A bad law is a bad law and should never be left on the statute book. The blasphemy law and certain faith-propelled insertions in the Constitution need rationalising. There are two ways of rationalising Article 62 of the Constitution. One, the four sub-clauses that pertain to subjective opinions should be deleted. Second, a general proviso is added for these four qualifications whereby the power of ascertaining these subjective qualifications should be vested in the superior judiciary and/or voters. If a particular candidate has been convicted by a court of law in a criminal offence it would be deemed as evidence against the qualifications required under the four clauses. If no conviction from a court is in the field, we better let the voters decide on these qualifications.
We all know that every organisation, whether a small business firm or a multinational enterprise or any faith community, comprises three fundamental constituents. One, physical assets; second, humans who use those assets, and third, agreements among the humans how to use those assets so that various human needs are best satisfied. We can call those mutual agreements ‘systems’. With different systems, people with similar training background possessing similar assets can produce different results. In the business world one organisation quickly imitates another organisation’s better systems if it finds itself struggling. That’s why the term ‘isomorphism’ is used by institutional theory scholars to denote the trend of organisations becoming very similar in a short span of time. Societies and countries are also organisations. They also imitate good things from each other and, consequently, we see that advanced economies look so similar and developing economies also register very similar problems.
Imagination is a human faculty that has set us apart from the animal world but we also know that when our bodies overproduce any essential secretion, we get seriously ill. Similarly, when our imagination faculty is overworking and we populate our external world with the imaginary world created by our beliefs regarding how the world works and what is our place in the scheme of things, we begin deriving vicarious pleasure and, hence, do not feel the urge for improvement by learning from better performing societies. We must acknowledge that every human is a rational person. We all have, however, bounded rationalities dictated by our previous experiences and environmental constraints. Rationality should, therefore, mean three things. First, explaining one’s views without any threatening demands for acceptance. Second, being ready to listen to others’ point of view. Third, if some strength is seen in the opposing view, one should be ready to amend/change one’s own view accordingly and not feel any shame in doing this.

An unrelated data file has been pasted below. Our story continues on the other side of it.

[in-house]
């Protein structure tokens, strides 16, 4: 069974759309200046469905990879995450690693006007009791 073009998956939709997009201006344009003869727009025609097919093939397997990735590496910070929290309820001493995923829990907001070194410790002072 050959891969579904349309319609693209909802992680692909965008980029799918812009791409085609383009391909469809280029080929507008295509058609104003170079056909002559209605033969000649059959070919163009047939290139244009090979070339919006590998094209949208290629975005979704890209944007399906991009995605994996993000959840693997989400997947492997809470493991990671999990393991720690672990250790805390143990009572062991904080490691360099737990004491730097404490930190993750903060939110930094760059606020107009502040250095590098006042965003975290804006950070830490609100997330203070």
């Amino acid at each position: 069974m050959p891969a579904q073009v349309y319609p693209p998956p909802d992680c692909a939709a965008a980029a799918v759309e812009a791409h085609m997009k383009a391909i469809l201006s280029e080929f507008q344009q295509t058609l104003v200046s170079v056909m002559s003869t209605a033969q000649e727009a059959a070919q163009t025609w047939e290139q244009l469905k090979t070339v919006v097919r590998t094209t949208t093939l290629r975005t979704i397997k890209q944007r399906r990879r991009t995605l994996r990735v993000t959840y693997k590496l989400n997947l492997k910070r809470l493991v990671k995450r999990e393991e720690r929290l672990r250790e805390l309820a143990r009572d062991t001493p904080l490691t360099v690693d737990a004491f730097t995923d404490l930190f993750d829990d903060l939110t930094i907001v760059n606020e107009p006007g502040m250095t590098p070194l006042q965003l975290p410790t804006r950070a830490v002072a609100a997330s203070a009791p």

Pakistan is the sixth largest nation and 27th biggest economy in the world. It is neighbouring the two biggest economies of the near future — China and India. In order to be an international player we need to update our laws. We want Pakistan to be a major economic player in accordance with her true potential. That is only possible if we use rationality in our internal and external policies in place of sheer emotionalism or misguided patriotism.

[The writer teaches public policy in the UK and is the founding member of the Rationalist Society of Pakistan. He can be reached at hashah9@yahoo.com]


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The return of Napoleon?, Daily Times, 6/3/13

OVER A COFFEE: The return of Napoleon?—Dr Haider Shah


Who can ignore the perception that if no action is taken against Musharraf the message everyone will get is that ‘to err is civilian’ and that ‘men in khaki can do no wrong’ 

The run-up to the elections in Pakistan is like a comedy thriller. When a news item was shared on our rationalist society forum that the election commission returning officers were making candidates recite kalimas’ (lines from scriptures) as a part of eligibility screening I took it as a 1st April joke. And when it was reported that Mussarat Shaheen, a veteran Pashto movies actress successfully passed the screening test after she recited ‘Ayat-ul-kursi’, I again laughed it out as something coming from a prankster. But soon horror gripped my smiling face when I saw these news items on the front pages of national dailies. The biggest comic shocker, however, proved to be the news about the rejection of Ayaz Amir’s nomination papers. Amir is not just an ordinary member of parliament, nor is he an ordinary column writer. As a politician he is considered an impartial and sane voice not constrained by party loyalties. He was the only MNA who had the guts to oppose openly the peace deal with terrorists in Malakand. Many write columns. With Amir it becomes a perfected art. Rejecting his nomination papers is a stark reminder that from the Nobel Prize winner Dr Abdus Salam to Ayaz Amir, we have let pygmies decide for us the meaning of patriotism and literary achievements.